How does a community get taken seriously by policymakers and actually help change things for the better? What is it that has enabled startup communities in the UK, and elsewhere in the world to get such attention and support from policymakers.
It’s now two weeks since I launched Coadec’s Startup Manifesto, and I’ve been blown away by the response from both the community, and from the government ministers and MPs who I’ve spoken to. It’s too soon to tell what the long term impact will be, but I’m cautiously optimistic that at least some of the ideas will find their way into reality.
We’re fortunate in the UK to have politicians and advisers who are interested in startups and digital companies.
To some degree it’s the inevitable consequence of politicians being attracted to the new, cool thing – and digital startups are pretty cool. But more importantly, the interest is due to startups having demonstrated their impact and relevance to the wider economy and society.
Research has shown that the UK’s digital economy will soon make up 12% of GDP and that it is one of the fastest growing in the world, not to mention the growing number of digital successes that have become household names. This makes it easy for politicians to see why startups and digital innovation matter, and should be something that public policy seeks to support.
We’re by no means there yet, and there are plenty of MPs and peers who have yet to grasp the potential of Britain’s digital economy. But there is a growing number who do – people like Ed Vaizey, Matt Hancock and Nadhim Zahawi on the Tory side, Chuka Umunna, Iain Wright and Chi Onwurah in Labour, and Julian Huppert and Simon Wright in the Lib Dems.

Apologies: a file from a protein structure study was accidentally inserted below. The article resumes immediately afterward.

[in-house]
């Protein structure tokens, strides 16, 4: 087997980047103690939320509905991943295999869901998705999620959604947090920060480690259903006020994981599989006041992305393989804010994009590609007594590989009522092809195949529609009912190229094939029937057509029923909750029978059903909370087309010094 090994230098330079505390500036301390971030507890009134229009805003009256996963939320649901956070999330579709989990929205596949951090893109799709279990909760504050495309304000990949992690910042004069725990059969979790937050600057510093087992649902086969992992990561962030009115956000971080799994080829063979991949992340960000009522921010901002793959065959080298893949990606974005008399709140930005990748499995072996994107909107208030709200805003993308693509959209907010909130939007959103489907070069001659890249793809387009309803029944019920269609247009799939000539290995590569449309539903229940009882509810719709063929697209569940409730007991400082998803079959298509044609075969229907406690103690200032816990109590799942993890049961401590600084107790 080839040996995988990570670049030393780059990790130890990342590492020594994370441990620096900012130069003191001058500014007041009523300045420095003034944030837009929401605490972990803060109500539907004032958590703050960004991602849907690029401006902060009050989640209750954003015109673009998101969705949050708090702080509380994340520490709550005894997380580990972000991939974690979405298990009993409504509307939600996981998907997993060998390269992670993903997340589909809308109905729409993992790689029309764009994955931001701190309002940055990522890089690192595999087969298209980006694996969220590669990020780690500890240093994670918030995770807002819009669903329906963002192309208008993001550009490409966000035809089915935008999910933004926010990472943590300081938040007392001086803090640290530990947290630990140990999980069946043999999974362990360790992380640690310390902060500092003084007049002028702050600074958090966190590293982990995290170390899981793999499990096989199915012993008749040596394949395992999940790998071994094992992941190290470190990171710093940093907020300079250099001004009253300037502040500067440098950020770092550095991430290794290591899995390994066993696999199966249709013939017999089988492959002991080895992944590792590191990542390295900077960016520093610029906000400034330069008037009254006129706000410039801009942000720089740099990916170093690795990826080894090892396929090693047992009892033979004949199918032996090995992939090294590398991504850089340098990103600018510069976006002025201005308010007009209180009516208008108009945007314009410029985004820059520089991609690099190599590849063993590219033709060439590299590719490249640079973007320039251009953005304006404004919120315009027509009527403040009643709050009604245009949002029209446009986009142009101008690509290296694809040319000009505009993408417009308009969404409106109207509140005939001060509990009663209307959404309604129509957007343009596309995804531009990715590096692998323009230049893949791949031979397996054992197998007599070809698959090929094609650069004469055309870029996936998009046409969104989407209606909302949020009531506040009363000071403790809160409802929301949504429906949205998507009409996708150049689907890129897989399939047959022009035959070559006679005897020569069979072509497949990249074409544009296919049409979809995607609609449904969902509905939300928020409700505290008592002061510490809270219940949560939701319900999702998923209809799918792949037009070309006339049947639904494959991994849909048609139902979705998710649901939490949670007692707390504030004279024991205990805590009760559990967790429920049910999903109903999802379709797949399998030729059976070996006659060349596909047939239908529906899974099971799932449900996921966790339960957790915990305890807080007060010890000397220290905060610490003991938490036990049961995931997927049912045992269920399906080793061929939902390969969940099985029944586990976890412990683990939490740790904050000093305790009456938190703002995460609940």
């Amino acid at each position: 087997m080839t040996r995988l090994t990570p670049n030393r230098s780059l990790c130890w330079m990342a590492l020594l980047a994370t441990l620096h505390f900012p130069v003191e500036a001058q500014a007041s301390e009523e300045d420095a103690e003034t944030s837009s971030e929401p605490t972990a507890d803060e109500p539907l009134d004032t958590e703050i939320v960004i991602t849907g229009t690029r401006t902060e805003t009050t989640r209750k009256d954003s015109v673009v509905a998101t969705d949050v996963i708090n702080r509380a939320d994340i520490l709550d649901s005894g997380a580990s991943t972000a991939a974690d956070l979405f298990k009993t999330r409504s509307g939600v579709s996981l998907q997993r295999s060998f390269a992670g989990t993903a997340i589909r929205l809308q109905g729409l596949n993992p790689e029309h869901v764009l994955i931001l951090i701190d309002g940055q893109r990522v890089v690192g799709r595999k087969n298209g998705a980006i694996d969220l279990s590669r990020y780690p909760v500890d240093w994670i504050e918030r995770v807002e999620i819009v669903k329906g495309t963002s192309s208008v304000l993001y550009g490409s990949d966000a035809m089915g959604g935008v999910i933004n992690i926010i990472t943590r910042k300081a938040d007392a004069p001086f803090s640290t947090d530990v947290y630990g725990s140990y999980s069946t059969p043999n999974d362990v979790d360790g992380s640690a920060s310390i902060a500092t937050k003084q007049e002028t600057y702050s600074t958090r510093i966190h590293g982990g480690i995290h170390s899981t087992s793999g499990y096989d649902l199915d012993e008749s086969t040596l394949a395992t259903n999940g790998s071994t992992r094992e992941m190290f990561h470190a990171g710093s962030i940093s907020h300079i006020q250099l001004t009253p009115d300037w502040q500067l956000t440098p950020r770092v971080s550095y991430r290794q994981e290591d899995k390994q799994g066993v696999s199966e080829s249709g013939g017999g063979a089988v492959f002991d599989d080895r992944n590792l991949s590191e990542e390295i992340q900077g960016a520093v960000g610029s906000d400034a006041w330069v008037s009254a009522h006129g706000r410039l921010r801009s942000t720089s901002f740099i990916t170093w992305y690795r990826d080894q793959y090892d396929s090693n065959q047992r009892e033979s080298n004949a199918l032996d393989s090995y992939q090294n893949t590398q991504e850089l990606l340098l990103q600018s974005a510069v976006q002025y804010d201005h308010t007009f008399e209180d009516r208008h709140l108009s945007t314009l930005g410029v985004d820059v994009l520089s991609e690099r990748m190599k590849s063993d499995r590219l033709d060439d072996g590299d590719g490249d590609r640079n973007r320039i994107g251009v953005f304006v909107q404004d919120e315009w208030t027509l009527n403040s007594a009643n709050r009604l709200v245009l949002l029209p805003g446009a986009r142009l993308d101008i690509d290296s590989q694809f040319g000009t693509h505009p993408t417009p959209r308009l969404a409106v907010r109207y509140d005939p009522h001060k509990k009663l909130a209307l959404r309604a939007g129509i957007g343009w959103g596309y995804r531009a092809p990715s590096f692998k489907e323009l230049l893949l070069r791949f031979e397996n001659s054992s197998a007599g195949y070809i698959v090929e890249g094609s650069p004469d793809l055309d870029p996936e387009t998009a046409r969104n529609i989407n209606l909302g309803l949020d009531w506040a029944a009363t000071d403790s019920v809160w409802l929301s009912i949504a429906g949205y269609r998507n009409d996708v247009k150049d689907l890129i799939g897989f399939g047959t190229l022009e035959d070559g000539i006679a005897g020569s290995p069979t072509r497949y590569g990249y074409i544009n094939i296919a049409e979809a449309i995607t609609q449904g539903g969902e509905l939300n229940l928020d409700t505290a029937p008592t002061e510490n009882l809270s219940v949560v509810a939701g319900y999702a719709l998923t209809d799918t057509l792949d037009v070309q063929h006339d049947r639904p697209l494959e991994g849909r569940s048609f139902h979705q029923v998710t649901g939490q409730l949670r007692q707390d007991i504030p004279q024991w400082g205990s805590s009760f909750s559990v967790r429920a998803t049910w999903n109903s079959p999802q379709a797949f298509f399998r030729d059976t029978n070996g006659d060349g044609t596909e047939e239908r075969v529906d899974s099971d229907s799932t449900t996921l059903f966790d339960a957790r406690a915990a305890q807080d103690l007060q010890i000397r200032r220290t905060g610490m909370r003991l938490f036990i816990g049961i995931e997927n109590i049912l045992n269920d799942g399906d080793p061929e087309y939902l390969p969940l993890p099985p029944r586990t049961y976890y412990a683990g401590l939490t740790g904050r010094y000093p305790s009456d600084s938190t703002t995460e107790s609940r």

This trend has been echoed around the world, with many leaders rapidly trying to catch up with London, Berlin and Silicon Valley. Just look at Francois Hollande’s package of pro-startup announcements last year, or Canada’s recent introduction of entrepreneur visas. I work out of Campus in Shoreditch, and have seen it become a popular stop for visiting ministers from around the world trying to figure out how to encourage startups in their own countries.
Taking startups seriously
I had taken this for granted, but it’s not the case everywhere. I’m currently in Warsaw, where I’ve been meeting startups interested in setting up a startup advocacy organisation (a bit like Coadec) in Poland.
There are some brilliant startups in Poland, including indie fashion platform Showroom and recommendation engine Filmaster, but it was striking that the main barrier they identified was simply that policymakers and the media didn’t take startups seriously.
They still need to earn the right to be heard. The lack of data showing their economic contribution, clear success stories, and a unified voice is holding them back.
In the UK we need to avoid that trap. We’re in a good place, but we need to remember that times can change. We’ve already seen a backlash against tech in San Francisco, and some on Twitter called Coadec’s startup manifesto an example of ‘Silicon Valley imperialism’…
It’s a reminder that we need to keep making the positive case for why startups matter and why policymakers should care. It’s brilliant that there are new bodies like Innovate Finance joining the fray alongside existing groups like Tech London Advocates. It’s also great that traditionally fusty voices like the Institute of Directors are now making the case for startups.
For my part, Coadec is going to continue to be a champion of digital startups in the UK, making the case for better policy.